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sharyhauber - is sharing with your kids what is none of their business part of the fall-out from not having our own childhood protected? I had not thought of this before. It makes sense though.


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PostPosted: Thu Sep 16, 2010 1:55 pm 
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The point I was trying to throw out there for discussion is that as MKs we were given the role of the adult. We were to shelter our parents from knowing anything bad about our school experiences. In my adult years in meeting with other MKs I see them still taking care of their parents. I see MKs protecting their parents, though perhaps they have never really felt protected by them. And I see MKs sheltering their parents from knowing the reality of how they are doing.

I see your point. Being made to feel responsible to care for your parents when you are still the child is its own form of child abuse.


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PostPosted: Thu Sep 16, 2010 4:04 pm 
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Even now I often feel guilty for making my mom depressed when she thinks about this stuff. As if I am responsible. NOT. But old patterns are so hard to break. True?


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PostPosted: Sat Oct 23, 2010 9:07 am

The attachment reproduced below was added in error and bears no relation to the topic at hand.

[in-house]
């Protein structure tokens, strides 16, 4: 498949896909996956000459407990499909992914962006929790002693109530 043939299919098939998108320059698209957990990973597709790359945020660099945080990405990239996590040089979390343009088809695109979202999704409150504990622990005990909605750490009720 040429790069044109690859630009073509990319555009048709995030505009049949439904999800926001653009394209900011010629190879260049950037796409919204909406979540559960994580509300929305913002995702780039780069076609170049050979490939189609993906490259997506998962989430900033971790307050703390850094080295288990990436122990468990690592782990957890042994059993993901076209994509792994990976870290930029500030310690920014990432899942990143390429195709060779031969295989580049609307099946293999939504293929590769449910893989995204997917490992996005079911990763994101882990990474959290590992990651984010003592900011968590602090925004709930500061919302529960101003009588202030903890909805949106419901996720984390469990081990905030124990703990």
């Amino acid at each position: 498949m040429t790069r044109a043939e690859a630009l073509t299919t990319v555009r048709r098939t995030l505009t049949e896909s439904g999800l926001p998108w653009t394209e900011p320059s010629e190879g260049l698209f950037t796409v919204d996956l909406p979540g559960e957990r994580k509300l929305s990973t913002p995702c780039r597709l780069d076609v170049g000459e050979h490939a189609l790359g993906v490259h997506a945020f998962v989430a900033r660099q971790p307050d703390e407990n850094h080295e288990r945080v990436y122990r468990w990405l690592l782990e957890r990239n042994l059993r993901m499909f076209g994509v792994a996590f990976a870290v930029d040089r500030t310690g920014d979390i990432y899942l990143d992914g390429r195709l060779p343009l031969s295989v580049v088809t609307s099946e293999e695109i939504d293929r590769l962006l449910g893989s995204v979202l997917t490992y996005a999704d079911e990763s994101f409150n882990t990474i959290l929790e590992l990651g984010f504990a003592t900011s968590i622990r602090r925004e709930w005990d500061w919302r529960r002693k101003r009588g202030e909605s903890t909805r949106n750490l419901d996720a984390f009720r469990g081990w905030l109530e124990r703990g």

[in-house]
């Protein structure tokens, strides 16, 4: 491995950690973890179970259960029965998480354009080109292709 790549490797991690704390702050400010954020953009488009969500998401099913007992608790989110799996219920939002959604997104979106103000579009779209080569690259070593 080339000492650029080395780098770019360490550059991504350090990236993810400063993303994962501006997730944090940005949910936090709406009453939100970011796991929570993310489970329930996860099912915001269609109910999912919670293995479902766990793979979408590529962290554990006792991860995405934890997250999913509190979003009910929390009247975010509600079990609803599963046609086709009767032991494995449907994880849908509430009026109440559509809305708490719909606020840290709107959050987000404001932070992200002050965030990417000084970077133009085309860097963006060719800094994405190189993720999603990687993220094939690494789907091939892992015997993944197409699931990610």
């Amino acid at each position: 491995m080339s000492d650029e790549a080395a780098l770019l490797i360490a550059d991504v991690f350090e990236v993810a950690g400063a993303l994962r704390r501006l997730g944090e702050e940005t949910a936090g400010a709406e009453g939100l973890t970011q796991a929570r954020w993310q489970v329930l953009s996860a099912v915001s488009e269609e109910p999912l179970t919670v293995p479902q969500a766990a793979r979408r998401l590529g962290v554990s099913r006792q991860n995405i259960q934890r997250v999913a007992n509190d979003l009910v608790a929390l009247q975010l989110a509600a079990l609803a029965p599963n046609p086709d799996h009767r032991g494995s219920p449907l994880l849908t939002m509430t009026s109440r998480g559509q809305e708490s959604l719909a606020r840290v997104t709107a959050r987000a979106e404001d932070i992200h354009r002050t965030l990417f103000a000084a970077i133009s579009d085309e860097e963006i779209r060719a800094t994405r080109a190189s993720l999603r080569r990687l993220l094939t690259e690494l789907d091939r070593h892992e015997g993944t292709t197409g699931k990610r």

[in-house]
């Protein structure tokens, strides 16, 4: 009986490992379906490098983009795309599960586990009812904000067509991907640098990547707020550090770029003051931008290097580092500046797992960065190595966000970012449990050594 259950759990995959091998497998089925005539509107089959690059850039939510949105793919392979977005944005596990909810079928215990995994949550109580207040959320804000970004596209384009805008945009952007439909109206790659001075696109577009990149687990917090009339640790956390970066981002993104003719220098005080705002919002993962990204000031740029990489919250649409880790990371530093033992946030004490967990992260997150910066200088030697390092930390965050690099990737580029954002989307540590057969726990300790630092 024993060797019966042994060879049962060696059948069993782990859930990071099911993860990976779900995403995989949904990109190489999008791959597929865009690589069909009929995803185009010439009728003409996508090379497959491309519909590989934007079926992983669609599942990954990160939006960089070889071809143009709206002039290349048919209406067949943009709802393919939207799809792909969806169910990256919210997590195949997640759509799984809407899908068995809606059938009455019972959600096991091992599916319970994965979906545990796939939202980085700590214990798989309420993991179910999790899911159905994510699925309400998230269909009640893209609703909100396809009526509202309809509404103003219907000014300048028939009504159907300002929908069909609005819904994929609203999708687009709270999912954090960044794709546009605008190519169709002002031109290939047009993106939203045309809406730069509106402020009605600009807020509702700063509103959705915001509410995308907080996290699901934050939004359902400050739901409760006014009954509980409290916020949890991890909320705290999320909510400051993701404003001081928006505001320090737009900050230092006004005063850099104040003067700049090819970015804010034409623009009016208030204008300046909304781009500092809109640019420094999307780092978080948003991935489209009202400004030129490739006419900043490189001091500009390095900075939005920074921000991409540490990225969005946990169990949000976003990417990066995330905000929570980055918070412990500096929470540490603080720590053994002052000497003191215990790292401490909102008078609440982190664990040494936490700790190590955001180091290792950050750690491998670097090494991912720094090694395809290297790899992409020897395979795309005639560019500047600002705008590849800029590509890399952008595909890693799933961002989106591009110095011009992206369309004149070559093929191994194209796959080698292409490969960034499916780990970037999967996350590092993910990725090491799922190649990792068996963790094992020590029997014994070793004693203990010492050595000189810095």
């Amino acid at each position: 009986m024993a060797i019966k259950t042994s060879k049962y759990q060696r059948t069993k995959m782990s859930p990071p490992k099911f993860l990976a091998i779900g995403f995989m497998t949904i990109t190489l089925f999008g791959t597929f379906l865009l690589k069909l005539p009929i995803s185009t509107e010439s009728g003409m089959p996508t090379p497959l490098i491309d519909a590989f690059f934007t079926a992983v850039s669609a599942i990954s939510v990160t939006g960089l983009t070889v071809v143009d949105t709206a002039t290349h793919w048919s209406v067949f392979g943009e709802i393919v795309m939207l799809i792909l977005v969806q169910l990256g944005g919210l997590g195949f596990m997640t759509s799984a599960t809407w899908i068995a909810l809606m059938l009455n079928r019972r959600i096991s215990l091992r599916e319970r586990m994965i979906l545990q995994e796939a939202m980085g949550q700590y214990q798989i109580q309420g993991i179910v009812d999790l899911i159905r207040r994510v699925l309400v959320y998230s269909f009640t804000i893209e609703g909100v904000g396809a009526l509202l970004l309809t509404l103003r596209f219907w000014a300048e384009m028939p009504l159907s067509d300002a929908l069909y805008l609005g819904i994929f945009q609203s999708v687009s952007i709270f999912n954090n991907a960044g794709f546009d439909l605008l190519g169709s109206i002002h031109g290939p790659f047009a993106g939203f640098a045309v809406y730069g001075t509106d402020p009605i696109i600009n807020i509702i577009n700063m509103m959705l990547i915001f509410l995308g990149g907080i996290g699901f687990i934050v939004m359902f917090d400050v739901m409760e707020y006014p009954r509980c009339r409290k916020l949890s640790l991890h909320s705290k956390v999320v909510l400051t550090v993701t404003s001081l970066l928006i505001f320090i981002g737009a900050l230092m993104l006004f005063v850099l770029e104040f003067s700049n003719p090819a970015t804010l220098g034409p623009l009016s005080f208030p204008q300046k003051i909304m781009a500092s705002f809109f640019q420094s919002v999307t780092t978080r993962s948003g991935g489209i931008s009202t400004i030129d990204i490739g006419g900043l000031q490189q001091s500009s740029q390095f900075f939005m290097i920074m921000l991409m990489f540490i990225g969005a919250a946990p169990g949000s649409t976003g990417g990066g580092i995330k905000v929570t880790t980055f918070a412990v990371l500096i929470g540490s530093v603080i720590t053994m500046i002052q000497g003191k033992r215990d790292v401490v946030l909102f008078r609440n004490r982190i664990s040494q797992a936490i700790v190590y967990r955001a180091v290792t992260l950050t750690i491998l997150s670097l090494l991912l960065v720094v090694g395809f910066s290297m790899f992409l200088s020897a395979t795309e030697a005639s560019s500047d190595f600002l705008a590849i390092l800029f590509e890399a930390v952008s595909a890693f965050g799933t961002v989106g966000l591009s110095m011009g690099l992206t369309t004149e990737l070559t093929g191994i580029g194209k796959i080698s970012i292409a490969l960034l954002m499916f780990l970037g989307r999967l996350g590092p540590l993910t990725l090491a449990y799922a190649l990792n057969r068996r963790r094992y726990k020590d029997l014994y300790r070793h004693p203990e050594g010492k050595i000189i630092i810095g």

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kari wrote:
The reality is that as children we were given incredibly adult roles of taking care of ourselves and protecting our parents and the national church by not being needy or asking for care or protection for ourselves. So in childhood we were asked to assume adult roles.

But the juxtaposition is that it seems to many of us in adulthood that we will forever be seen as kids by the missionary community and by many of our own parents. The inference is of course that kids have no real value. The NTM Executive Board and individual missionaries and parents have referred to us as kids since starting this blog. As adults in our 30s and 40s, many of us parents ourselves, how do you feel about that?

I've been having this conversation with quite a few MKs and thought I'd bring it to this forum to hear your thoughts. Any ideas on this?


Hi Kari, I know what you mean. As kids, we were expected to be 'missionaries' and now as adults, we're 'just' MK's. MKs so far have been part the cost not counted. It was a high price to pay, and the Mission didn't have to pay it.